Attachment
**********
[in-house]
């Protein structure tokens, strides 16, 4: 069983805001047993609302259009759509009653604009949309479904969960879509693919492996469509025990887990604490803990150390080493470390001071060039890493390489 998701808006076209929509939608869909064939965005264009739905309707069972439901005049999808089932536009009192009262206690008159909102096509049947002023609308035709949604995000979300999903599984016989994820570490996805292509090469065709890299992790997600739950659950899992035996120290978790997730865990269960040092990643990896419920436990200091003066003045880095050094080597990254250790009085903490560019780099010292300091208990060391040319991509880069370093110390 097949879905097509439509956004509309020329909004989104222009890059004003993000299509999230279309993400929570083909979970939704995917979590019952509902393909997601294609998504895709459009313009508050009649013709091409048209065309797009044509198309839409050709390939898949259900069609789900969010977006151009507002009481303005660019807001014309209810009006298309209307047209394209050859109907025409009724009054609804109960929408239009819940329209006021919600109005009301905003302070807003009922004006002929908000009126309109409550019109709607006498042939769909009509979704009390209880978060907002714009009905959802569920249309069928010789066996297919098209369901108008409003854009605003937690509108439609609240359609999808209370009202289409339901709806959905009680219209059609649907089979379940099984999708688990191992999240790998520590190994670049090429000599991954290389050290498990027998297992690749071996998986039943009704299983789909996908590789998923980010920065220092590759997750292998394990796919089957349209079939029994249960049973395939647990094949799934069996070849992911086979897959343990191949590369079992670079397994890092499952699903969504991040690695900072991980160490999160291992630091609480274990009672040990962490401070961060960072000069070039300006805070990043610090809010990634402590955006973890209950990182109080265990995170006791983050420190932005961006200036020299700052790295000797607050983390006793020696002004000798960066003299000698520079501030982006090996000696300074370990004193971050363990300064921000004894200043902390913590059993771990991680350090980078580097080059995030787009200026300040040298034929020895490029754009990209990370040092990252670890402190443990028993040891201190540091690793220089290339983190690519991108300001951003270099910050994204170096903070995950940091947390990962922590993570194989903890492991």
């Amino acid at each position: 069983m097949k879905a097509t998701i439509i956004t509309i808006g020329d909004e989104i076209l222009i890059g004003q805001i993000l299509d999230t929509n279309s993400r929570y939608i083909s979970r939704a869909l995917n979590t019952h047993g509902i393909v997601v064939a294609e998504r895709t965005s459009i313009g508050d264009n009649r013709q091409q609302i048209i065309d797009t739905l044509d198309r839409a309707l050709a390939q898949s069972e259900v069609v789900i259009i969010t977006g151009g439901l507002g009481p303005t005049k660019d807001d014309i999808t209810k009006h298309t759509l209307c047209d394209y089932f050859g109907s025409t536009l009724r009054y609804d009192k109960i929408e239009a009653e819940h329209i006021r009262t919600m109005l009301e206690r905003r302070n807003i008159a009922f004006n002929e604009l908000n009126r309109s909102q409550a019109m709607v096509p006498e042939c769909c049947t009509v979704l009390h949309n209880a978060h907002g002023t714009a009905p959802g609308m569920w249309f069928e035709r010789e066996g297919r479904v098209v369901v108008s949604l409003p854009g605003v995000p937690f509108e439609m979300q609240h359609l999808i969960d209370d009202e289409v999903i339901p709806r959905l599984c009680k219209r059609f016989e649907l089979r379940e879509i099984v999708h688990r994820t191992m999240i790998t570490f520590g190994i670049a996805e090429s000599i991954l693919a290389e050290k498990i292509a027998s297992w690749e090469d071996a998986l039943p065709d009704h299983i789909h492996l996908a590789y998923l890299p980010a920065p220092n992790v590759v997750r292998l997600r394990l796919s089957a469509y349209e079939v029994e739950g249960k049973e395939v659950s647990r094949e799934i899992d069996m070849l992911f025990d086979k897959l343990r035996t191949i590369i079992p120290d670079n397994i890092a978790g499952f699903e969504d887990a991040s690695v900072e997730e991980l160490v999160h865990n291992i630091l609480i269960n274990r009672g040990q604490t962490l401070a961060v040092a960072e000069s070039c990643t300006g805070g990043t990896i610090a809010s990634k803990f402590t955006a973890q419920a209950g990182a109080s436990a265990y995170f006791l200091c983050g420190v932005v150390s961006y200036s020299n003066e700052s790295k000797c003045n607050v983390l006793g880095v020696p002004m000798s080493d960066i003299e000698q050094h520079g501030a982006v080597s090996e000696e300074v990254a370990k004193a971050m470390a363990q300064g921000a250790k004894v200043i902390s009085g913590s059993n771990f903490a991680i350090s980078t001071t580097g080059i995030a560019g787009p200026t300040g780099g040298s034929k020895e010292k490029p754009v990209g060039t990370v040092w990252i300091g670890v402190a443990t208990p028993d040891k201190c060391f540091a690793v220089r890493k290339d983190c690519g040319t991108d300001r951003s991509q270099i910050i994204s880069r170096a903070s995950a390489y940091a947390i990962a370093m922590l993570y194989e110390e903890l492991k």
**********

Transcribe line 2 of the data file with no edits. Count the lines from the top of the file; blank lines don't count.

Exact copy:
């Protein structure tokens, strides 16, 4: 069983805001047993609302259009759509009653604009949309479904969960879509693919492996469509025990887990604490803990150390080493470390001071060039890493390489 998701808006076209929509939608869909064939965005264009739905309707069972439901005049999808089932536009009192009262206690008159909102096509049947002023609308035709949604995000979300999903599984016989994820570490996805292509090469065709890299992790997600739950659950899992035996120290978790997730865990269960040092990643990896419920436990200091003066003045880095050094080597990254250790009085903490560019780099010292300091208990060391040319991509880069370093110390 097949879905097509439509956004509309020329909004989104222009890059004003993000299509999230279309993400929570083909979970939704995917979590019952509902393909997601294609998504895709459009313009508050009649013709091409048209065309797009044509198309839409050709390939898949259900069609789900969010977006151009507002009481303005660019807001014309209810009006298309209307047209394209050859109907025409009724009054609804109960929408239009819940329209006021919600109005009301905003302070807003009922004006002929908000009126309109409550019109709607006498042939769909009509979704009390209880978060907002714009009905959802569920249309069928010789066996297919098209369901108008409003854009605003937690509108439609609240359609999808209370009202289409339901709806959905009680219209059609649907089979379940099984999708688990191992999240790998520590190994670049090429000599991954290389050290498990027998297992690749071996998986039943009704299983789909996908590789998923980010920065220092590759997750292998394990796919089957349209079939029994249960049973395939647990094949799934069996070849992911086979897959343990191949590369079992670079397994890092499952699903969504991040690695900072991980160490999160291992630091609480274990009672040990962490401070961060960072000069070039300006805070990043610090809010990634402590955006973890209950990182109080265990995170006791983050420190932005961006200036020299700052790295000797607050983390006793020696002004000798960066003299000698520079501030982006090996000696300074370990004193971050363990300064921000004894200043902390913590059993771990991680350090980078580097080059995030787009200026300040040298034929020895490029754009990209990370040092990252670890402190443990028993040891201190540091690793220089290339983190690519991108300001951003270099910050994204170096903070995950940091947390990962922590993570194989903890492991």